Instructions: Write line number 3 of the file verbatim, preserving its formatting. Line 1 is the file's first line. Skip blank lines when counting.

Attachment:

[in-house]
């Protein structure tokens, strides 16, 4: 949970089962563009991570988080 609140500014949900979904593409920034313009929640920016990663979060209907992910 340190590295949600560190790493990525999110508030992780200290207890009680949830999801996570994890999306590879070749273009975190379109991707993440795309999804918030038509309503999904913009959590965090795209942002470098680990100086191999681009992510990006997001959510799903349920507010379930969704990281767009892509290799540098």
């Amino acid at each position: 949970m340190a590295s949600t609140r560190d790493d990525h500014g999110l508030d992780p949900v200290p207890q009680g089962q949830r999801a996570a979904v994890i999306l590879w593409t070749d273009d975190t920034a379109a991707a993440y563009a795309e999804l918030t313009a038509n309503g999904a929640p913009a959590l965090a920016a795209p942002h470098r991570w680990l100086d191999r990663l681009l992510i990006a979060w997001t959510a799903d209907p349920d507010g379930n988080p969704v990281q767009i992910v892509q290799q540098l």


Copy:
């Amino acid at each position: 949970m340190a590295s949600t609140r560190d790493d990525h500014g999110l508030d992780p949900v200290p207890q009680g089962q949830r999801a996570a979904v994890i999306l590879w593409t070749d273009d975190t920034a379109a991707a993440y563009a795309e999804l918030t313009a038509n309503g999904a929640p913009a959590l965090a920016a795209p942002h470098r991570w680990l100086d191999r990663l681009l992510i990006a979060w997001t959510a799903d209907p349920d507010g379930n988080p969704v990281q767009i992910v892509q290799q540098l």